This may be an area that happens with street bikes as well. If you want a light, powerful motor with low emissions direct injection on a two stroke may do it.

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post #3 of 31 Old 03-17-2017, 09:04 AM
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The emissions stuff is hilarious. Yamaha has been selling the same 2 stroke stand up jetski since 1996 because of it. In 2008 they updated the hull slightly but that's it. Everything else is identical haha.
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post #4 of 31 Old 03-17-2017, 09:43 AM
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post #5 of 31 Old 03-17-2017, 09:59 AM
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What?? I hope this doesn't happen. You know it's funny to hear about this whole Euro 4 emissions bs that's driving a lot of this stuff, when in the last few days that I've been in France, I swear I've never seen so many 2-strokes on the road anywhere before! I've seen more shitty 2-stroke bikes which have crappy emissions in the last few days than I've seen in any given year in the US.

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post #6 of 31 Old 03-17-2017, 11:14 AM
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We have already heard that Honda will not be updating their CBR600R, and is no longer importing them to Europe.

Now this, an announcement of the new GXS-R750, with a caveat.



SUZUKI TO RELAUNCH GSX-R750 | MANUFACTURE NEWS | NEWS


Rarely is a jumble of letters and numbers as evocative as the combination of G, S, X and R when combined with 750. Now fans of the bike that started the whole modern superbike class can start celebrating as we get word there’s a new GSX-R750 in the works.

While sales of Suzuki’s genre-defining superbike have long since fallen from its 1980s and 1990s peak, for many the GSX-R750 still hits a sweet spot that others fail to reach.

That 750cc engine is in the Goldilocks zone, not tearing your face off like today’s 1000cc superbikes but offering more power and grunt than any 600. And as the cost of 1000cc superbikes spirals ever higher, the 25 per cent capacity reduction to the GSX-R750 results in at least a similar proportion coming off the list price in most markets.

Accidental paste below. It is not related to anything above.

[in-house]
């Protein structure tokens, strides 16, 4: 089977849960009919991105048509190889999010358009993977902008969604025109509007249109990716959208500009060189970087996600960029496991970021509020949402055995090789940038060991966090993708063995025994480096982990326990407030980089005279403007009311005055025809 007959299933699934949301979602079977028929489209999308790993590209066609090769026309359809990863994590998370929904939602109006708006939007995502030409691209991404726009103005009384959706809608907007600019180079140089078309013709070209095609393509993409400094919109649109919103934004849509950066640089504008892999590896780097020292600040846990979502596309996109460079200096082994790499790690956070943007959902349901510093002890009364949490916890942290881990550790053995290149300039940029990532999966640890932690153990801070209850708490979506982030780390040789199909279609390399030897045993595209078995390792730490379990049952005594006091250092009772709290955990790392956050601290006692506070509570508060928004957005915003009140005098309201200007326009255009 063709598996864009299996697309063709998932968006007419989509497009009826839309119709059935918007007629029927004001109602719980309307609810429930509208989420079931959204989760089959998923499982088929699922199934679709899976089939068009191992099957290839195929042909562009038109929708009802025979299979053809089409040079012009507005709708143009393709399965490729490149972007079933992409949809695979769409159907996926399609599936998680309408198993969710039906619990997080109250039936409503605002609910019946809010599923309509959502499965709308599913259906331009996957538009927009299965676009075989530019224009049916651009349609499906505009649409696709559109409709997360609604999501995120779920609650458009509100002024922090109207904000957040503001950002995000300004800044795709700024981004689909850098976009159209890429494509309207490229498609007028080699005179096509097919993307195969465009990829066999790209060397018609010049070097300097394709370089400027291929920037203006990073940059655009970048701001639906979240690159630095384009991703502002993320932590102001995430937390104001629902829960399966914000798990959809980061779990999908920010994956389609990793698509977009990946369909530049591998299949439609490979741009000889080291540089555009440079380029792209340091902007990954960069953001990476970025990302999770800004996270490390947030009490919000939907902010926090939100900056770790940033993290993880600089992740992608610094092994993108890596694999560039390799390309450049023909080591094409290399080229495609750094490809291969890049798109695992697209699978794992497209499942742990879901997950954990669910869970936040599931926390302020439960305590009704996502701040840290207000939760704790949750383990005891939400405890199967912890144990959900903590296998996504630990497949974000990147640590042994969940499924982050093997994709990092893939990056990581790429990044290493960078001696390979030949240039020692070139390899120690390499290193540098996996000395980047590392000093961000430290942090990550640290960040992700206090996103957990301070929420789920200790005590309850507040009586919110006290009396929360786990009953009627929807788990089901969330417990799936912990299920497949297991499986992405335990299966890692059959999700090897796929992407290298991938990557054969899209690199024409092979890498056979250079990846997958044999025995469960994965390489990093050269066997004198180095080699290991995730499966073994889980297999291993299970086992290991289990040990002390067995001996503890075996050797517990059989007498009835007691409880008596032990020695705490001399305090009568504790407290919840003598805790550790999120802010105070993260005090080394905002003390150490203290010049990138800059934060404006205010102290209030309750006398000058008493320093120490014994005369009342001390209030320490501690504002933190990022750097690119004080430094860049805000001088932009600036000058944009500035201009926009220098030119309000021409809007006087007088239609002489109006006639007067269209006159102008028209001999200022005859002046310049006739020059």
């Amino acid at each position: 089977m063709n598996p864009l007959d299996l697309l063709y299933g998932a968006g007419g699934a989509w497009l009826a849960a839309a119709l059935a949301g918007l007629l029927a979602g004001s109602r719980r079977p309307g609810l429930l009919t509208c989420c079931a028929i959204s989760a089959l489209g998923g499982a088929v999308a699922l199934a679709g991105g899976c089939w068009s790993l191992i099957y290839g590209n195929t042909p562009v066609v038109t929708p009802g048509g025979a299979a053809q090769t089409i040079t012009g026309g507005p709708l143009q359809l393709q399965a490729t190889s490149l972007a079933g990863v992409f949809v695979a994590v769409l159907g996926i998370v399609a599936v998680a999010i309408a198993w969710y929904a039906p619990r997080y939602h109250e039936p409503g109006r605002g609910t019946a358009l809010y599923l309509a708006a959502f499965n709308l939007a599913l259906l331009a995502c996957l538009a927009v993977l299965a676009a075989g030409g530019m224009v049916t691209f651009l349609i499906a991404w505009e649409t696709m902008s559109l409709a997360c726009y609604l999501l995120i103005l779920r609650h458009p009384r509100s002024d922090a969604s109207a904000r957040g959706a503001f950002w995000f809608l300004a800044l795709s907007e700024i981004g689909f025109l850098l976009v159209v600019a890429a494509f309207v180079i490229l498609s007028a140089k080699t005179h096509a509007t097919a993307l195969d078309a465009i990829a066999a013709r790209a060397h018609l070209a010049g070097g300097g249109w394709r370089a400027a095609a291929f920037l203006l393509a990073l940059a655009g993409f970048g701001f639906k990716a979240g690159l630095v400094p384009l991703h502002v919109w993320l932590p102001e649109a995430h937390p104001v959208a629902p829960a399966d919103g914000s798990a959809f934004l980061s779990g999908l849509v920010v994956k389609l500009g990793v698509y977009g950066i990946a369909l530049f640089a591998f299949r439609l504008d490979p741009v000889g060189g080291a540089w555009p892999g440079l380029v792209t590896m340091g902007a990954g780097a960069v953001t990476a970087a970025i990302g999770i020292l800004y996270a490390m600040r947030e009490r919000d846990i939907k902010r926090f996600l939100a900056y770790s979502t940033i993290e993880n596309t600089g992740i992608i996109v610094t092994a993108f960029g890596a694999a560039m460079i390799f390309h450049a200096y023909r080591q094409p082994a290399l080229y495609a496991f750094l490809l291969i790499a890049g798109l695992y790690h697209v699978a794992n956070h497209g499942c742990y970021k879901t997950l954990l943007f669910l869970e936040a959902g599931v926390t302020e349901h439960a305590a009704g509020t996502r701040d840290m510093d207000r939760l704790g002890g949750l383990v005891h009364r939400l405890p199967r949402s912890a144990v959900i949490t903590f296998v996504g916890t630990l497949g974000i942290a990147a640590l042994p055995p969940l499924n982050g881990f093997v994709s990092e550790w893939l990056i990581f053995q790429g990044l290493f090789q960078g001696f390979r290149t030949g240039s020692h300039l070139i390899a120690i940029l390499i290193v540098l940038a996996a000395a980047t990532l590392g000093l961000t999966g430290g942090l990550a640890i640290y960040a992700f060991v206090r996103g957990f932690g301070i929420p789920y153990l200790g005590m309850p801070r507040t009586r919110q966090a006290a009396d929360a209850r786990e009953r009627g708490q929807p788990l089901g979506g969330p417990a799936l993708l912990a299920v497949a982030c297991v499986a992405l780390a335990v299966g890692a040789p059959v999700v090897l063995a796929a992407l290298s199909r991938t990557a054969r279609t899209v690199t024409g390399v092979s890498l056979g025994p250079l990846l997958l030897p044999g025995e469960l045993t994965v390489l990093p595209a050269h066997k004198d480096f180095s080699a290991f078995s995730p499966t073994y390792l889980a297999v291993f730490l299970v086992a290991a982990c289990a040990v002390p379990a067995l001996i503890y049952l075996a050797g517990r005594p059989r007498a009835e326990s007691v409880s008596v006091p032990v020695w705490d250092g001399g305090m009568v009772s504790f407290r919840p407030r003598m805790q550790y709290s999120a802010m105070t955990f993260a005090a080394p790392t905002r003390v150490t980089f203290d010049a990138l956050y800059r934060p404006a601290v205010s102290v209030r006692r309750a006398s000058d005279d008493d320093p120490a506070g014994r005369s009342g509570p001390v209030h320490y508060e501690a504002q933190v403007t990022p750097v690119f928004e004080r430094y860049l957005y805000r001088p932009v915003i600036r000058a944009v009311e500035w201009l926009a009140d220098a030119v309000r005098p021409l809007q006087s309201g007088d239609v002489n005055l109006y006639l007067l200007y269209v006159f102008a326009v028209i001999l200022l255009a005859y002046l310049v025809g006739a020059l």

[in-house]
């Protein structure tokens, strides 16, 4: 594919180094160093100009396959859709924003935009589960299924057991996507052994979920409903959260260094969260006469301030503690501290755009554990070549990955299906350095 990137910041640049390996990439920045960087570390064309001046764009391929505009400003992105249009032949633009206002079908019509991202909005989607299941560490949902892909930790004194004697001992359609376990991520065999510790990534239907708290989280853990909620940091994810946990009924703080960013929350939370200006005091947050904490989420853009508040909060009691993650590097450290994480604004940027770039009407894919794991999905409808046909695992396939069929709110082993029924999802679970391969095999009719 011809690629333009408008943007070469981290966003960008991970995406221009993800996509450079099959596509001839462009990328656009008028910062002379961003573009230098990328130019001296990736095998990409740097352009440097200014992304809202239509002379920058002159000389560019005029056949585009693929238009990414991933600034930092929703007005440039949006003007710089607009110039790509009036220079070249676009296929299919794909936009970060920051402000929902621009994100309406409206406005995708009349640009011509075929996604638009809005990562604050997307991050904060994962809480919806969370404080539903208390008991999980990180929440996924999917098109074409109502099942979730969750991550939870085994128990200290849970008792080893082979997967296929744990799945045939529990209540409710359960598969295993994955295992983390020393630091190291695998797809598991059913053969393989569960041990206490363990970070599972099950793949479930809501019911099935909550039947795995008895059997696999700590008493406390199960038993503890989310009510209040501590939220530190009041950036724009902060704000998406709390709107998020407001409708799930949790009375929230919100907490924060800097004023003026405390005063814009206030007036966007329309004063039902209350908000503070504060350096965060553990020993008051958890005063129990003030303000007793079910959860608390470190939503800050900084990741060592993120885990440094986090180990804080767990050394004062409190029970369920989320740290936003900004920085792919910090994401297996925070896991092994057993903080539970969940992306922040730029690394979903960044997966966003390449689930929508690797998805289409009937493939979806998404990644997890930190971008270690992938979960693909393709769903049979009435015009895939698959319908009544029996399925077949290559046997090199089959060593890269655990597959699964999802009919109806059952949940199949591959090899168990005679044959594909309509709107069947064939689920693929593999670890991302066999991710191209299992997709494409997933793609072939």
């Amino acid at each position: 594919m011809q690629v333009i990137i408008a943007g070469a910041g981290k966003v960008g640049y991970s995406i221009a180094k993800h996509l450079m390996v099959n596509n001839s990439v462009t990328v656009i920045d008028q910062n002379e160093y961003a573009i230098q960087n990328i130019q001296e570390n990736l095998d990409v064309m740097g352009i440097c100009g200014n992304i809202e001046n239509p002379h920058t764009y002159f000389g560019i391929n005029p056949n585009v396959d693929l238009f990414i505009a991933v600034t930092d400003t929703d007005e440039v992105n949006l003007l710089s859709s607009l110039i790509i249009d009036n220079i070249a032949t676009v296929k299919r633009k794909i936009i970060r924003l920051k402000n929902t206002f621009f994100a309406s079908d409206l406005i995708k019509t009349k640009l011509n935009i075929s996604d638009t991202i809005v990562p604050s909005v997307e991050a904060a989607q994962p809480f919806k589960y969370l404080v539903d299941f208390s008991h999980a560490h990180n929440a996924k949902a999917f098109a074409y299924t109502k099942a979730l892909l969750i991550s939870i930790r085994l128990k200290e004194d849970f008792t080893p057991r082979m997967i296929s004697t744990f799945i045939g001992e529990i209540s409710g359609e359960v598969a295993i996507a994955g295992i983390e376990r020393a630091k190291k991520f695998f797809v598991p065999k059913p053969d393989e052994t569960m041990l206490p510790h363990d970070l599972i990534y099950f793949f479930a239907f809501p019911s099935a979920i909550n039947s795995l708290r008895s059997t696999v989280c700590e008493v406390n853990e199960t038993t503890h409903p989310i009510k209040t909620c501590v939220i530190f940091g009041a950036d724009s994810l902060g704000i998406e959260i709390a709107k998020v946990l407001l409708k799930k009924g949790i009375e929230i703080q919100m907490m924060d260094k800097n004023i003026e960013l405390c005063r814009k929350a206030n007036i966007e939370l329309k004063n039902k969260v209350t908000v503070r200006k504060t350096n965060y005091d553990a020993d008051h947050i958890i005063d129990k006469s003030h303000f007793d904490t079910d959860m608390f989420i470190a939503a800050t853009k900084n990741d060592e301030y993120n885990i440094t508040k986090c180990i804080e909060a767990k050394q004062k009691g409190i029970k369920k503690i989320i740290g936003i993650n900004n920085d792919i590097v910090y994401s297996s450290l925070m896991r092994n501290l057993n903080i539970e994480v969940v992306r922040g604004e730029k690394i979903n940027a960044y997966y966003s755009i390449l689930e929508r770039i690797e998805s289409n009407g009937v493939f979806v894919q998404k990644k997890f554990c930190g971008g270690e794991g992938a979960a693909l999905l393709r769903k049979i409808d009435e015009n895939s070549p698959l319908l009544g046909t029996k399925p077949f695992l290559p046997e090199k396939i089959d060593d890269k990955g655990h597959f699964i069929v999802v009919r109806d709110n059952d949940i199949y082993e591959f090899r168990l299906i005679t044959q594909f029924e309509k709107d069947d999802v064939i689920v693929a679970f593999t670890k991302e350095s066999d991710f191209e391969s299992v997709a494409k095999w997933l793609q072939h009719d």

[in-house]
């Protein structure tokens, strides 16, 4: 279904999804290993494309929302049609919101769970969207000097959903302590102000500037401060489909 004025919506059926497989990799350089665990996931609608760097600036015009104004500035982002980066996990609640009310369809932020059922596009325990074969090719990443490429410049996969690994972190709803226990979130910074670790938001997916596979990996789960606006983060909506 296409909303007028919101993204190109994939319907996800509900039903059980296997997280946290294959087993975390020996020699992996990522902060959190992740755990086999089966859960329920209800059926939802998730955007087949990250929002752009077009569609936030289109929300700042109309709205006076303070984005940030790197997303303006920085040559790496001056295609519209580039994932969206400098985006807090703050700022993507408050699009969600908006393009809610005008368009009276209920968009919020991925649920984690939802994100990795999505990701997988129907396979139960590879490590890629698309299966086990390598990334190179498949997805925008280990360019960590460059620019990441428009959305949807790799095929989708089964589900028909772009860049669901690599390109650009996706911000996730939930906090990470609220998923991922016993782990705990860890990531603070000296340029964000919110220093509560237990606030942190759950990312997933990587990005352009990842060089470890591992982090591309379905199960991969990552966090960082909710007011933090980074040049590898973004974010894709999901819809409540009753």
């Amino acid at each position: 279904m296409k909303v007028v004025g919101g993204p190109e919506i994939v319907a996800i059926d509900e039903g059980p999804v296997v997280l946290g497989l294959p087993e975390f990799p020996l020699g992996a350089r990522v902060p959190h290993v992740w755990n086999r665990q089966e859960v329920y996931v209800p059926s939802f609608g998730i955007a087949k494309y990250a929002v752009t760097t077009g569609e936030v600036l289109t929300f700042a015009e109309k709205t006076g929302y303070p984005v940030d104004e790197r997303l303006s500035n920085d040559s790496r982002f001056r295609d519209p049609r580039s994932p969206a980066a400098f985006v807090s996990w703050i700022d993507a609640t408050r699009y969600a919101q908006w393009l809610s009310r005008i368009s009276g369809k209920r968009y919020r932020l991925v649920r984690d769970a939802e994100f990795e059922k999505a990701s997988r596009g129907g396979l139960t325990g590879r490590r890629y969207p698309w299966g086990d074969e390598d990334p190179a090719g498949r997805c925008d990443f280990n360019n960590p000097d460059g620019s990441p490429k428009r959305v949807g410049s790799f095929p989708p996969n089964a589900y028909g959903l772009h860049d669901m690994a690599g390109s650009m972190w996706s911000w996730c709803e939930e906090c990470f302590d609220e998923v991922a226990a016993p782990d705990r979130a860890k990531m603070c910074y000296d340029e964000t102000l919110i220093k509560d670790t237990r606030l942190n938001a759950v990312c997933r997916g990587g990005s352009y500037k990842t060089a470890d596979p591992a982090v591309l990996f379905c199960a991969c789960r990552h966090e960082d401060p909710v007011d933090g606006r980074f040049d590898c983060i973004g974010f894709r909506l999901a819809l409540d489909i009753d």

However, the current bike’s days are numbered due to new regulations in Europe. Suzuki is still flogging 2016-spec GSX-R750s there because there’s no official 2017 model. The same applies to the identical-looking, smaller-engined GSX-R600.

Officially, the 2016 bike shouldn’t even be on sale in Europe. Since 1 January, all new bikes over 125cc need to have ABS brakes and meet Euro 4 emissions rules. They should also meet a host of other requirements included in Europe’s latest type-approval regs.

The GSX-R750 and 600, last revamped for the 2011 model year, don’t comply with the new regs. Instead, Suzuki is relying on ‘derogation’ allowances, which let it sell small numbers of non-compliant, pre-2017 models for up to two years.

Come the end of 2018, if any are left over they’ll have to be re-exported (or, more realistically, registered and sold as used bikes).

Weak GSX-R600 sales mean Suzuki is likely to cancel the model when stocks run out. Honda has already dropped the CBR600RR in Europe and Kawasaki is expected to do the same with the ZX-6R, also currently being sold under derogation rules in 2016-spec.

But Suzuki insiders say the GSX-R750 won’t be allowed to die so easily.

Understandably, the firm has an attachment to the GSX-R750 that’s stronger than almost any other model in its line-up.

The original version, introduced back in 1985, was the first aluminium-framed superbike and as such set a template that virtually all its rivals went on to follow.




Suzuki to relaunch GSX-R750 - Australian Motorcycle News